UNLV professor Stephen Bates is one of three legal experts who filed a petition in federal court in Washington, D.C., on Friday asking for a decades-old Watergate document to be made public.
Bates, who’s currently teaching at Charles University as part of a study-abroad program in Prague, said the release of the 55-page index, called the “Road Map,” has both historical and contemporary significance.
“It’s probably one of the last secret documents of this well-chronicled and well-reported scandal,” Bates said in a telephone interview. “Pretty much everything else has come out. It’s interesting and weird that this one thing hasn’t.”
He noted that nobody truly knows what’s going to happen when special counsel Robert Mueller finishes his investigation into President Donald Trump’s dealings with Russia.
“It’s possible that he’ll try to submit a report to Congress, and if it contains grand jury information, he has to get a judge to sign off on it,” Bates said. “The Watergate report would be a model for it. So far as we know, no prosecutor has ever tried to send grand jury information to Congress to be used in impeachment, except in 1974.”
Bates, a full-time professor of journalism and media studies who also teaches a law class each spring at UNLV, said he’s been interested in obtaining access to the Road Map document for years. Most recently in June, he filed a Freedom of Information Act request with the National Archives.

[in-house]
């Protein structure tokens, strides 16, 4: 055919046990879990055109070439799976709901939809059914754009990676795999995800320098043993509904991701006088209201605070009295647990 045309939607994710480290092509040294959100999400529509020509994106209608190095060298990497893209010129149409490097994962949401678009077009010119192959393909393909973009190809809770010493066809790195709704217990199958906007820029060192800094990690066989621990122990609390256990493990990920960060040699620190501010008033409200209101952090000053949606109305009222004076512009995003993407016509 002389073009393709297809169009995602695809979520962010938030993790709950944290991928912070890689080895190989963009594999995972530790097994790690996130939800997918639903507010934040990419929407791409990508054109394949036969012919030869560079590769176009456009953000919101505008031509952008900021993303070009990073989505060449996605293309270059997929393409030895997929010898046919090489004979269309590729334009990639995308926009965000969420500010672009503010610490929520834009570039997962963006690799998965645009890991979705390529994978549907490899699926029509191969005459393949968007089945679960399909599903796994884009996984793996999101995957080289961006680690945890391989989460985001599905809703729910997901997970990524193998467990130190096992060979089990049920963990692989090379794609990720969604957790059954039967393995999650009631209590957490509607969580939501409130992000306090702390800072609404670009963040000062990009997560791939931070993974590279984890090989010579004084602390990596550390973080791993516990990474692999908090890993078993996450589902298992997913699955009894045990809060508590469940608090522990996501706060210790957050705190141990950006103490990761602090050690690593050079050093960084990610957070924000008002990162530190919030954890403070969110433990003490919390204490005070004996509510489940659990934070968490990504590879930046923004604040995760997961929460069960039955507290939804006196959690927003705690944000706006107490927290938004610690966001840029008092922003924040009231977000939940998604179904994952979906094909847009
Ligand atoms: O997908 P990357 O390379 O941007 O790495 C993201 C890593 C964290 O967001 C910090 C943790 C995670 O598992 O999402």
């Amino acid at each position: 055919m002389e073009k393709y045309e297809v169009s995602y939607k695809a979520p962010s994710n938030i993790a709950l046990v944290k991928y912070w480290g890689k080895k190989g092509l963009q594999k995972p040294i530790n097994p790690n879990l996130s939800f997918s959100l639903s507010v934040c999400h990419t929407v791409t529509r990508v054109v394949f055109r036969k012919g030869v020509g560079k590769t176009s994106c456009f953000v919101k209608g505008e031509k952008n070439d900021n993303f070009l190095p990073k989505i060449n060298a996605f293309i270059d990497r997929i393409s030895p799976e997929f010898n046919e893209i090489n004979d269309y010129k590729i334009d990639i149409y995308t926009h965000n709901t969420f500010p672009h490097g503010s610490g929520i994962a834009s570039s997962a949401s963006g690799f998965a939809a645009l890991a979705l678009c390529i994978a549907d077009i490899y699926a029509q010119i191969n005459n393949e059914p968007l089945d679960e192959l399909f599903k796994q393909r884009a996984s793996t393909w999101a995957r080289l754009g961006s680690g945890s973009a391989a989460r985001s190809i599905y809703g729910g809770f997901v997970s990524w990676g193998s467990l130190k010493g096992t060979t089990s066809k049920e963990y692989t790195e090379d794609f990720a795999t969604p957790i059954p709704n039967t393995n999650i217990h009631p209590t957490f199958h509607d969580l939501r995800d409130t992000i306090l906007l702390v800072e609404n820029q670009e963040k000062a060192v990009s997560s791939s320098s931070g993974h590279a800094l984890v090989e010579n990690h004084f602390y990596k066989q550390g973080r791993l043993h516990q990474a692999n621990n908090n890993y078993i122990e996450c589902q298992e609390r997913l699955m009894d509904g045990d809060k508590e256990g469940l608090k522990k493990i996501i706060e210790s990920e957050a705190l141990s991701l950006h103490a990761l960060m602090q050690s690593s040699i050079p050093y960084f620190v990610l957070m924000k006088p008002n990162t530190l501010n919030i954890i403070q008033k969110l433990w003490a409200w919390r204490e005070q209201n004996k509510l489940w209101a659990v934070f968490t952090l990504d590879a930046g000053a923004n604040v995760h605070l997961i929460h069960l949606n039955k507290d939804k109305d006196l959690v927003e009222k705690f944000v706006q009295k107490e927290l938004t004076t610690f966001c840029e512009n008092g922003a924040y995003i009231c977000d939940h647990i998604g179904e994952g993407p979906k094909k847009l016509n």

But it’s still under judicial seal.
Bates learned that Benjamin Wittes, a senior fellow in governance studies at the Brookings Institution, and Jack Goldsmith, a professor at Harvard Law School, had decided to ask the court to release the document.
“I was happy to join in their efforts,” he said.
The three experts are represented by Protect Democracy, a nonpartisan government watchdog group.
According to the petition, the Road Map identified the evidence relevant to President Richard Nixon’s alleged involvement in a criminal conspiracy, without explicit accusation, accompanied by a package of 800 pages of documents and 13 tape recordings.
“This petition presents an extraordinarily compelling interest in disclosure arrayed against a vanishingly small countervailing interest,” the court filing reads.
Bates added that there are not many reasons to keep anything related to Watergate secret, especially because Nixon and many others involved in the case are dead. Former White House counsel John Dean, one of the individuals most likely to have privacy interests at stake, has consented to the disclosure of the document.
In addition to his teaching experience, Bates previously worked as a federal prosecutor for Ken Starr, the independent counsel who investigated President Bill Clinton, and was part of the team that wrote the report to Congress recommending that Clinton be impeached.
Bates said his views on whether Trump should or should not be impeached have nothing to do with Friday’s court filing.
“It’s unrelated to being in favor of getting the evidence — if there is any evidence — to the House,” Bates said.